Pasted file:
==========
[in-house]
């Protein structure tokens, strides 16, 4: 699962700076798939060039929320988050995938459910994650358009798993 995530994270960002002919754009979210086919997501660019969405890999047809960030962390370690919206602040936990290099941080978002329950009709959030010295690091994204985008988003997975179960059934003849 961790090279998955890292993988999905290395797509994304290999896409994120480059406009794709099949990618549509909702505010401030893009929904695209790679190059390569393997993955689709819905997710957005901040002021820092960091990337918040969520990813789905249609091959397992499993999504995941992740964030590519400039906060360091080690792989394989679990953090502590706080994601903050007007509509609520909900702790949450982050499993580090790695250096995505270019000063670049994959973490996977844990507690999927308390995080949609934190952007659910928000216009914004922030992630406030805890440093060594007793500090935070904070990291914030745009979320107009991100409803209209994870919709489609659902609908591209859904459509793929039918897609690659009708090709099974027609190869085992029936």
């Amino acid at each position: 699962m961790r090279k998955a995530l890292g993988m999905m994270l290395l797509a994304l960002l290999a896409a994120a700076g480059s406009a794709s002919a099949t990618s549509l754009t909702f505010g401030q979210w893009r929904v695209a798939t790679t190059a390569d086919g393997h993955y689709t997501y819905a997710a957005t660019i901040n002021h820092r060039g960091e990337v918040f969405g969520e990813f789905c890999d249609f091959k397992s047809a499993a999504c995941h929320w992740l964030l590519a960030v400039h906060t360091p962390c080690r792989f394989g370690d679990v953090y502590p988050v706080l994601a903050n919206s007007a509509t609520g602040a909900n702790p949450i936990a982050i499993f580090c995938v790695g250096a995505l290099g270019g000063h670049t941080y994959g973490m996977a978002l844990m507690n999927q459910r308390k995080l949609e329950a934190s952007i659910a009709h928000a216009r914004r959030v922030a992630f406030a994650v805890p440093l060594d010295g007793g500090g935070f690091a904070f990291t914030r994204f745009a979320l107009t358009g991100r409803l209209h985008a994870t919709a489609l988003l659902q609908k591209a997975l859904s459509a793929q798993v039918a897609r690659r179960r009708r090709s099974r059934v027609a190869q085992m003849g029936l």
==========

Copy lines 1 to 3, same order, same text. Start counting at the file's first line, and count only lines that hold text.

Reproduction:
[in-house]
């Protein structure tokens, strides 16, 4: 699962700076798939060039929320988050995938459910994650358009798993 995530994270960002002919754009979210086919997501660019969405890999047809960030962390370690919206602040936990290099941080978002329950009709959030010295690091994204985008988003997975179960059934003849 961790090279998955890292993988999905290395797509994304290999896409994120480059406009794709099949990618549509909702505010401030893009929904695209790679190059390569393997993955689709819905997710957005901040002021820092960091990337918040969520990813789905249609091959397992499993999504995941992740964030590519400039906060360091080690792989394989679990953090502590706080994601903050007007509509609520909900702790949450982050499993580090790695250096995505270019000063670049994959973490996977844990507690999927308390995080949609934190952007659910928000216009914004922030992630406030805890440093060594007793500090935070904070990291914030745009979320107009991100409803209209994870919709489609659902609908591209859904459509793929039918897609690659009708090709099974027609190869085992029936």
């Amino acid at each position: 699962m961790r090279k998955a995530l890292g993988m999905m994270l290395l797509a994304l960002l290999a896409a994120a700076g480059s406009a794709s002919a099949t990618s549509l754009t909702f505010g401030q979210w893009r929904v695209a798939t790679t190059a390569d086919g393997h993955y689709t997501y819905a997710a957005t660019i901040n002021h820092r060039g960091e990337v918040f969405g969520e990813f789905c890999d249609f091959k397992s047809a499993a999504c995941h929320w992740l964030l590519a960030v400039h906060t360091p962390c080690r792989f394989g370690d679990v953090y502590p988050v706080l994601a903050n919206s007007a509509t609520g602040a909900n702790p949450i936990a982050i499993f580090c995938v790695g250096a995505l290099g270019g000063h670049t941080y994959g973490m996977a978002l844990m507690n999927q459910r308390k995080l949609e329950a934190s952007i659910a009709h928000a216009r914004r959030v922030a992630f406030a994650v805890p440093l060594d010295g007793g500090g935070f690091a904070f990291t914030r994204f745009a979320l107009t358009g991100r409803l209209h985008a994870t919709a489609l988003l659902q609908k591209a997975l859904s459509a793929q798993v039918a897609r690659r179960r009708r090709s099974r059934v027609a190869q085992m003849g029936l």